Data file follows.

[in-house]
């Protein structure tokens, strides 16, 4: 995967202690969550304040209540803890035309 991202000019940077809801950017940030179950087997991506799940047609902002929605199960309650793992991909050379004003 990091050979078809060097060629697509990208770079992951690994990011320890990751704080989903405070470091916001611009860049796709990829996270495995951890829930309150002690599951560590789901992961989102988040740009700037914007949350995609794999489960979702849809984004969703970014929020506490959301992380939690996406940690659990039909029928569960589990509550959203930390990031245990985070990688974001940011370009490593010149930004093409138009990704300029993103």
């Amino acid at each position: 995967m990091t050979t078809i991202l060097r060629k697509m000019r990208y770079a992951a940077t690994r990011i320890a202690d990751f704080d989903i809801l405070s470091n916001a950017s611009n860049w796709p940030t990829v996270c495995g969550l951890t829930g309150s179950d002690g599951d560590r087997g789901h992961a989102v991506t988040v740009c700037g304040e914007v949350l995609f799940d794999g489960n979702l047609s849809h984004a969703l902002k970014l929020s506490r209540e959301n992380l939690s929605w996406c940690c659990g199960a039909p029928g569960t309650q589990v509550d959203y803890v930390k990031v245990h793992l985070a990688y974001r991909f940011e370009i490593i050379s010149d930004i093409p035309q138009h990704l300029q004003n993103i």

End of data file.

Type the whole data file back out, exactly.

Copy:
[in-house]
């Protein structure tokens, strides 16, 4: 995967202690969550304040209540803890035309 991202000019940077809801950017940030179950087997991506799940047609902002929605199960309650793992991909050379004003 990091050979078809060097060629697509990208770079992951690994990011320890990751704080989903405070470091916001611009860049796709990829996270495995951890829930309150002690599951560590789901992961989102988040740009700037914007949350995609794999489960979702849809984004969703970014929020506490959301992380939690996406940690659990039909029928569960589990509550959203930390990031245990985070990688974001940011370009490593010149930004093409138009990704300029993103």
């Amino acid at each position: 995967m990091t050979t078809i991202l060097r060629k697509m000019r990208y770079a992951a940077t690994r990011i320890a202690d990751f704080d989903i809801l405070s470091n916001a950017s611009n860049w796709p940030t990829v996270c495995g969550l951890t829930g309150s179950d002690g599951d560590r087997g789901h992961a989102v991506t988040v740009c700037g304040e914007v949350l995609f799940d794999g489960n979702l047609s849809h984004a969703l902002k970014l929020s506490r209540e959301n992380l939690s929605w996406c940690c659990g199960a039909p029928g569960t309650q589990v509550d959203y803890v930390k990031v245990h793992l985070a990688y974001r991909f940011e370009i490593i050379s010149d930004i093409p035309q138009h990704l300029q004003n993103i």